Kenya: Free primary education brings over 1 million into school

Report
from UN Children's Fund
Published on 22 Jul 2005
By Amy Ahn and Jonathon Silvers

NAIROBI, 22 July 2005 - Twelve-year-old Esther Wamboi lives in Nairobi's Kibera neighbourhood, one of the most impoverished areas in Kenya. She is one of an estimated 1 million Kenyan children who have lost one or both parents to AIDS.

Esther lives with her older sister and brother-in-law in a small shanty they built from discarded tin and wood. She was not able to attend school because they could not afford the fees; her future prospects looked grim. However, two years ago the Kenyan government abolished school fees in primary schools - a lifeline for Esther.

Kenya's education initiative

Kenya's Free Primary Education Policy, which was implemented in January 2003, opened up opportunities for disadvantaged and marginalized girls who had never enrolled in school or had dropped out because they simply could not afford the costs.

When money is scarce, families in many countries are more likely to send boys rather than girls to school. Across Africa more than half of the children currently not enrolled in primary schools are girls.

Uneducated girls face greater risks of HIV/AIDS, sexual exploitation and child trafficking. They are also less likely to have healthy children and less likely to send their children to school. Estimates indicate that there are around 115 million children out of school worldwide, the majority of them girls and millions of them affected by HIV/AIDS.

For many children, particularly girls and those orphaned by HIV/AIDS, the abolition of school fees makes it possible to go to school.

Implementation challenges

It is true that there are significant challenges presented by the elimination of school fees. These arise from the larger number of children in school, and include the possibility of overcrowding in classrooms, shortages of desks and other equipment and supplies, and, most importantly, a dearth of trained teachers.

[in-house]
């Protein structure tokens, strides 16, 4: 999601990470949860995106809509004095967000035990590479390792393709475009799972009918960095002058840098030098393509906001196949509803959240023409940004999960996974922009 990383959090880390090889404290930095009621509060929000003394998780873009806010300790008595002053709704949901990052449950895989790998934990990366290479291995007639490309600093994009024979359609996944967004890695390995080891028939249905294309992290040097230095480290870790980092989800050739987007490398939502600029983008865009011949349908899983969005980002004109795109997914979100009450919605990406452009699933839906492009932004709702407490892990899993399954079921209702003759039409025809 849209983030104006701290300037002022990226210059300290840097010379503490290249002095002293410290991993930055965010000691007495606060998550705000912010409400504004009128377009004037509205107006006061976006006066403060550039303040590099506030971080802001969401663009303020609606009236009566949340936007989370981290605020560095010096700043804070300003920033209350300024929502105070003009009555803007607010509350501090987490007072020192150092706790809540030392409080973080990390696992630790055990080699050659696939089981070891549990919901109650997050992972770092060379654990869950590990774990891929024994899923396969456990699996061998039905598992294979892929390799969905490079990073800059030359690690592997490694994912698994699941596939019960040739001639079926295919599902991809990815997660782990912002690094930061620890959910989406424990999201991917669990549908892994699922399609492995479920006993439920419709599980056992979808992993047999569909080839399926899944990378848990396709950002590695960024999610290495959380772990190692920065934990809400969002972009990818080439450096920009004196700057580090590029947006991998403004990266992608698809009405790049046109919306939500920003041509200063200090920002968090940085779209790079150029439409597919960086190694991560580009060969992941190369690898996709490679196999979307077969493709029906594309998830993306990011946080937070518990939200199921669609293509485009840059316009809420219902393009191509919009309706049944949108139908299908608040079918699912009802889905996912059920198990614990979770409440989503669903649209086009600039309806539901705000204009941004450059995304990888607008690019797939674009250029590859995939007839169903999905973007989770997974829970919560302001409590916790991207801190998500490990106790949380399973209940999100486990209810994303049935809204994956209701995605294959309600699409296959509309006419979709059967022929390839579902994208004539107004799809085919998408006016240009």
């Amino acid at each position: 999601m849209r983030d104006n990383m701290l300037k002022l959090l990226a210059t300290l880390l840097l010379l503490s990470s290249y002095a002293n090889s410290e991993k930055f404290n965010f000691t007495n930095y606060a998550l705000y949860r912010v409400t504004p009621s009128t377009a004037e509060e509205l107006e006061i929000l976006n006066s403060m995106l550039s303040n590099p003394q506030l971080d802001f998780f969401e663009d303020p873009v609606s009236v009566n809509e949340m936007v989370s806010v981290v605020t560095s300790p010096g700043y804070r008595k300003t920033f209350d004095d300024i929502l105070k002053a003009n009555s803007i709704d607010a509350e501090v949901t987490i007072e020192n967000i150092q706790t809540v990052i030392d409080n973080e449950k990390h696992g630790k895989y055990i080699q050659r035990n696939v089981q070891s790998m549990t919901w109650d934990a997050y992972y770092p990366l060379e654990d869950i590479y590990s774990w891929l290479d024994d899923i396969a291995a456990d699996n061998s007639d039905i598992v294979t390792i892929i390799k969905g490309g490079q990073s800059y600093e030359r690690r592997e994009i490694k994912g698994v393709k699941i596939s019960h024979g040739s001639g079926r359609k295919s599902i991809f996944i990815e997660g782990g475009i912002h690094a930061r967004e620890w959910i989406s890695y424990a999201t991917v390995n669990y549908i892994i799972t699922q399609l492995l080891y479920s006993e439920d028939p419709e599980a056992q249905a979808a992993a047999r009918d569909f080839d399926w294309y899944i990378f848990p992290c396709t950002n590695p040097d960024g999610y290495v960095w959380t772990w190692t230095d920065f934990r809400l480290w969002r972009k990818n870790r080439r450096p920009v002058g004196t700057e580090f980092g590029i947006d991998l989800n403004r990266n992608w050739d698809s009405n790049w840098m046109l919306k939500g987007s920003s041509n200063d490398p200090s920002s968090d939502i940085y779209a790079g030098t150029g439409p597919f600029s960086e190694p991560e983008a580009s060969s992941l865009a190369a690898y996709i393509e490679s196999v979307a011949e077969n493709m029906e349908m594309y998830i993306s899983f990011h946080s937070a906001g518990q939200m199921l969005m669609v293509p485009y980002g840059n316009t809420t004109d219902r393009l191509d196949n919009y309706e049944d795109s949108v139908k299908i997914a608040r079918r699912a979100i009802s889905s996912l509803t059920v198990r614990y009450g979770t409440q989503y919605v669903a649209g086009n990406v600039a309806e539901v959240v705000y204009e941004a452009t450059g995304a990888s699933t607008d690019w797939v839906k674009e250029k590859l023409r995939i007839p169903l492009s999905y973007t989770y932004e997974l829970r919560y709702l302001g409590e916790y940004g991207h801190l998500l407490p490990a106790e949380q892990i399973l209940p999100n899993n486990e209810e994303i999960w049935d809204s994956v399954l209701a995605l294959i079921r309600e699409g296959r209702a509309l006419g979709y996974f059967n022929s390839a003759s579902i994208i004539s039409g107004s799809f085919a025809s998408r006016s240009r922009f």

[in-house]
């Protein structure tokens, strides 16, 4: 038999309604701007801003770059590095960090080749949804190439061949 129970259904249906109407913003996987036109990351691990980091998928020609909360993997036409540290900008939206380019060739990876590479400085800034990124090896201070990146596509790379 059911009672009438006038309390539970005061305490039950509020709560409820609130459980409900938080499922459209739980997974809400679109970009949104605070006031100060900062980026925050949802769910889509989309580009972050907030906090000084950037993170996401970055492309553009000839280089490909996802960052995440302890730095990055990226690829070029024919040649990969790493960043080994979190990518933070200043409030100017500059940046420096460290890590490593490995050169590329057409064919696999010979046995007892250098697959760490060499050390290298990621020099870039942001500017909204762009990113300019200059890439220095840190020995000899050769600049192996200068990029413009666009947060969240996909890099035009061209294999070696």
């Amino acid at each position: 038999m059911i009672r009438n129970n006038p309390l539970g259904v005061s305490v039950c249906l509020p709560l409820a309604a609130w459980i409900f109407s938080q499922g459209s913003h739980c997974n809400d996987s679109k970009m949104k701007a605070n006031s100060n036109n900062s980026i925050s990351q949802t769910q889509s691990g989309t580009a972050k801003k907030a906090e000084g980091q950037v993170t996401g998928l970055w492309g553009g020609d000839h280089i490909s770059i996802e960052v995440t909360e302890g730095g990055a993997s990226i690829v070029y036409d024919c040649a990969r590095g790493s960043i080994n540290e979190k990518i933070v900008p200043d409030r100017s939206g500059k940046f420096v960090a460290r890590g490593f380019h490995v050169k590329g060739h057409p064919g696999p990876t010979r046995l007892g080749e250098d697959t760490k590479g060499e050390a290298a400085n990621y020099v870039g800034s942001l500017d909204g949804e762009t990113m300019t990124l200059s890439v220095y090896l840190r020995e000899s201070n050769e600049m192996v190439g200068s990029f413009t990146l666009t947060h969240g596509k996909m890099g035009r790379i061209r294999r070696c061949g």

UNICEF and partners working in Kenya have taken a hands-on approach to help meet these challenges by providing funding and materials for students throughout the country, and arranging intensive training programs for teachers in key communities. The Ayany Primary School, where Esther is now a student, was an early beneficiary of this support.

Despite the elimination of primary school fees in Kenya, many children still cannot afford to go, because of associated costs such as transportation and uniforms. In order to achieve universal primary education - one of the UN Millennium Development Goals - ways must be found to overcome these impediments.

Hope to continue

"Our challenge now is to keep children in school," says UNICEF Representative in Kenya Nicholas Alipui. "We have to make sure that they don't drop out.

"There is a need to ensure that communities and parents themselves continue to feel some level of responsibility for educating their children."

Enrolment at the Ayany School surged after the Kenyan government enacted the free basic education policy. Nationwide, the abolition of school fees drew over 1 million additional Kenyan children like Esther to classrooms - many for the first time.

"I look forward to finishing primary school, because I want to work with computers," says Esther. "I will go on with education as long as I can, so long as it is free. It has given me hope to continue."